I loved the pacing of this book. It’s not clear it’s even entering into the world of thrillers and horror until you’re well into it, setting the stage for a deeply personal encounter. All of the build up had a point, it all lead to a conclusion that was surprisingly twisty, and I never once felt like there was story just for the sake of filling pages. I’m grateful when I find a book that engages details that further the plot rather than a book I come away from wondering why I read half of what I read.
Harris leaves us wanting more as she wraps the book up and for that I’m both frustrated and glad. I wish there was more! I still have questions and there are characters I was hoping to hear more from, but it doesn’t feel empty or come across as incomplete. It reads like a good book should: realistically (as much as can be expected from a thriller / horror novel). Contrary to popular opinion, I don’t always want a book to tie up a story into a neat little bow, they read as stilted and unlikely. Harris proves that you can have an unlikely story without creating a book that feels unlikely.

Advice : If you like thrillers, psychological movies, or an unexpected ending, you’ll love The Other Black Girl. It is a truly well written novel that will suck you in and keep you coming back for more. I highly recommend this book!

I Don’t Forgive You Review

Book : I Don’t Forgive You
Author : Aggie Blum Thompson
Publisher : Forge
Year : 2021
Rating : 2 out of 5 stars

Synopsis : “An accomplished photographer and the devoted mom of an adorable little boy, Allie Ross has just moved to an upscale D.C. suburb, the kind of place where parenting feels like a competitive sport. Allie’s desperate to make a good first impression. Then she’s framed for murder.
It all starts at a neighborhood party when a local dad corners Allie and calls her by an old, forgotten nickname from her dark past. The next day, he is found dead.
Soon, the police are knocking at her door, grilling her about a supposed Tinder relationship with the man, and pulling up texts between them. She learns quickly that she’s been hacked and someone is impersonating her online. Her reputation – socially and professionally – is at stake, even her husband starts to doubt her. As the killer closes in, Allie must reach back into a past she vowed to forget in order to learn the shocking truth of who is destroying her life.”

Review : I Don’t Forgive You employs tired tropes that seem to be plaguing the suspense / thriller book world. I’m exhausted just thinking about it. Without any effort whatsoever, I can think of five recent thriller books that have the exact same plot – woman has a dark past, woman is too stubborn to share dark past with anyone in her life, woman drinks heavily and is considered unreliable by everyone in her life, woman is accused of crime, woman refuses to do anything to clear her name of crime, and finally, when the book is 99.5% complete, the truth comes out and within a page and a half the book is over. Throw in some blatant spousal gaslighting, police incompetence, a bumbling main character who somehow has no idea how the internet works, and you have yourself the outline of a brand new! never before seen! thriller novel!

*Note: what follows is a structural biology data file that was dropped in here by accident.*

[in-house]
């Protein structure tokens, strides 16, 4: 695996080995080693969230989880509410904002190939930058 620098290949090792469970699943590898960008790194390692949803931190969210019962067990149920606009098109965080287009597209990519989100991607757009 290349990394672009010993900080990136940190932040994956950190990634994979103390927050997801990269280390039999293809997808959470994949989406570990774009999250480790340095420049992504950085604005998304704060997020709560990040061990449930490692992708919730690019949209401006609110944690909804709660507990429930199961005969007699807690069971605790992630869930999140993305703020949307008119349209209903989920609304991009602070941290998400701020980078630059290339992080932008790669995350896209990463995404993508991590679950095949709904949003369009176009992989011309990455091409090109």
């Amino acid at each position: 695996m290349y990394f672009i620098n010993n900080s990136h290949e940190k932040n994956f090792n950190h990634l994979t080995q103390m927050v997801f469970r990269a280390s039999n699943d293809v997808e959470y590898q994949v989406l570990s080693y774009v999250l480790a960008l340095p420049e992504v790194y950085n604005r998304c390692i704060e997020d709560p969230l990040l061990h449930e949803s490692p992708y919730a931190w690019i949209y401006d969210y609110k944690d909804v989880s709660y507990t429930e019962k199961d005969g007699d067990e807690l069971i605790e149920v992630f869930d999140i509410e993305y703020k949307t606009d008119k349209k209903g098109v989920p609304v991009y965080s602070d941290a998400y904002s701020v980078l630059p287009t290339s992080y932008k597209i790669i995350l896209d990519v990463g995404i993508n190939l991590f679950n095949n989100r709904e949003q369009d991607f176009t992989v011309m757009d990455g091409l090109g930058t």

Allie Ross is supposed to be somewhere around 35 with a slightly older husband, I’m guessing he’s older by 4 or maybe 5 years. At one point, when he asks her how to pay for an Uber, she rolls her eyes and calls him “such a gen-xer” and yet, when Allie’s home computer (not laptop, somehow) is taken from her house by the police, she wonders to herself how in the world she’ll pay her bills – all of which she pays online. She wonders this to herself as she holds her cell phone. But the epiphany doesn’t come in the form of her phone, it comes when she realizes they’ve left behind her laptop. We’re supposed to believe this woman in her mid 30s has zero concept of computer hacking, trolling, or that fake accounts using your name and likeness is something that happens on a regular basis. She bumbles her way through google searches, contacts Facebook and Tinder like they’re real people she expects to have conversations with, and ultimately acts like she’s never seen this new fangled thing called the internet before. As a woman who’s just a few years shy of Allie, I find this to be exceedingly unbelievable.
Laughable, even.
Can you tell I wasn’t impressed? I’m sick and tired of the “woman with a dark past who cannot open up to anyone in her life including her husband/boyfriend/family and in doing so ultimately makes things much worse for herself” trope. I’m even more sick and tired of the “woman drinks moderately but everyone in her life believes she’s an alcoholic because she has three glasses of wine occasionally and therefore becomes unreliable” trope. Surely in the year 2021 we could come up with more impactful plot lines for a thriller. Perhaps I’m asking too much.
I do not find solace in the online reviews for this book. On GoodReads, I Don’t Forgive You is rated 4.4/5 and on Amazon it’s called “a terrific page turner” both of which I profoundly disagree with.

Advice : I have little to say other than don’t waste your time or your money. If a thriller is what you’re looking for, you could walk into your nearest bookstore, go to the thriller section, close your eyes, choose a book at random, and you’d likely find yourself reading a book with the exact same plot.

The Anatomy of Desire Review

Book: The Anatomy of Desire
Author: L.R. Dorn
Publisher: William Morrow
Year: 2021
Rating: 4 out of 5 stars

Synopsis :
Cleo Ray : I taped this quote above my sink: “What does it matter if an influencer gains all the followers in the world only to lose her soul?”
Erin Newcomb, Chief Deputy : We were feeling sick in our hearts. Who leaves the person she’s planning to marry drowned in a lake and takes off?
Alana Belknap, Defense Counsel : When a defendant changes her story – the one she told police her family, her attorneys – it’s a turning point … As in, What else hasn’t she told us?
Sandy Finch : He told me to go with my conscience. So I did. No matter what, I knew I couldn’t sell out Cleo.